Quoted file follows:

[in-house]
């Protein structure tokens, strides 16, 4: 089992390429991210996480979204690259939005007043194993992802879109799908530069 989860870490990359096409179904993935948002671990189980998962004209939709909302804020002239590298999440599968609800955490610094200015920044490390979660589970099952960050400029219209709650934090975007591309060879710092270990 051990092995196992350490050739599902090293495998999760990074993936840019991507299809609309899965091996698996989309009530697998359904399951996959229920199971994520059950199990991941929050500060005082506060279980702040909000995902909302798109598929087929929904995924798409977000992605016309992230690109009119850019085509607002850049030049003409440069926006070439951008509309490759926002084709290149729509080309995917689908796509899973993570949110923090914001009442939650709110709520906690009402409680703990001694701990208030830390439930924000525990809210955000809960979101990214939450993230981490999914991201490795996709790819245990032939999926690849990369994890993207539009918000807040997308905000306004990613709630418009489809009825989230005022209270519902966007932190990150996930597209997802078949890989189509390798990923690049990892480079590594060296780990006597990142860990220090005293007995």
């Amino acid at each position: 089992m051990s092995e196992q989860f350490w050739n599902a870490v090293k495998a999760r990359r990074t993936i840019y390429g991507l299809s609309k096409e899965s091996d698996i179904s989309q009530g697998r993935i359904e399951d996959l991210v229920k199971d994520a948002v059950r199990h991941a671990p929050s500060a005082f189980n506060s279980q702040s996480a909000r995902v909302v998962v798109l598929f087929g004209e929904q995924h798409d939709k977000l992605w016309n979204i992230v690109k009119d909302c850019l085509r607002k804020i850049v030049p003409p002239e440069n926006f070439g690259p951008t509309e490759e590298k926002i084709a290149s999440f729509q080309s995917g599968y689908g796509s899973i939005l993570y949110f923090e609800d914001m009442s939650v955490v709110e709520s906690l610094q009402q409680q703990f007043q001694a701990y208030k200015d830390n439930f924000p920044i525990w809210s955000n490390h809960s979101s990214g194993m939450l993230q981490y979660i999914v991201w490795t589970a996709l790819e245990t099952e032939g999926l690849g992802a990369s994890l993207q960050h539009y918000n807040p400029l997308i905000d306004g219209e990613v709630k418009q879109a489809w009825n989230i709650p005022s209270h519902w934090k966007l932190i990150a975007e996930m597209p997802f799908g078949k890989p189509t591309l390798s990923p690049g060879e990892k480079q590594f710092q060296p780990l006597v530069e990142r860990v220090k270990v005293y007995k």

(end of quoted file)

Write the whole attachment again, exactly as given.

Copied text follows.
[in-house]
């Protein structure tokens, strides 16, 4: 089992390429991210996480979204690259939005007043194993992802879109799908530069 989860870490990359096409179904993935948002671990189980998962004209939709909302804020002239590298999440599968609800955490610094200015920044490390979660589970099952960050400029219209709650934090975007591309060879710092270990 051990092995196992350490050739599902090293495998999760990074993936840019991507299809609309899965091996698996989309009530697998359904399951996959229920199971994520059950199990991941929050500060005082506060279980702040909000995902909302798109598929087929929904995924798409977000992605016309992230690109009119850019085509607002850049030049003409440069926006070439951008509309490759926002084709290149729509080309995917689908796509899973993570949110923090914001009442939650709110709520906690009402409680703990001694701990208030830390439930924000525990809210955000809960979101990214939450993230981490999914991201490795996709790819245990032939999926690849990369994890993207539009918000807040997308905000306004990613709630418009489809009825989230005022209270519902966007932190990150996930597209997802078949890989189509390798990923690049990892480079590594060296780990006597990142860990220090005293007995």
């Amino acid at each position: 089992m051990s092995e196992q989860f350490w050739n599902a870490v090293k495998a999760r990359r990074t993936i840019y390429g991507l299809s609309k096409e899965s091996d698996i179904s989309q009530g697998r993935i359904e399951d996959l991210v229920k199971d994520a948002v059950r199990h991941a671990p929050s500060a005082f189980n506060s279980q702040s996480a909000r995902v909302v998962v798109l598929f087929g004209e929904q995924h798409d939709k977000l992605w016309n979204i992230v690109k009119d909302c850019l085509r607002k804020i850049v030049p003409p002239e440069n926006f070439g690259p951008t509309e490759e590298k926002i084709a290149s999440f729509q080309s995917g599968y689908g796509s899973i939005l993570y949110f923090e609800d914001m009442s939650v955490v709110e709520s906690l610094q009402q409680q703990f007043q001694a701990y208030k200015d830390n439930f924000p920044i525990w809210s955000n490390h809960s979101s990214g194993m939450l993230q981490y979660i999914v991201w490795t589970a996709l790819e245990t099952e032939g999926l690849g992802a990369s994890l993207q960050h539009y918000n807040p400029l997308i905000d306004g219209e990613v709630k418009q879109a489809w009825n989230i709650p005022s209270h519902w934090k966007l932190i990150a975007e996930m597209p997802f799908g078949k890989p189509t591309l390798s990923p690049g060879e990892k480079q590594f710092q060296p780990l006597v530069e990142r860990v220090k270990v005293y007995k």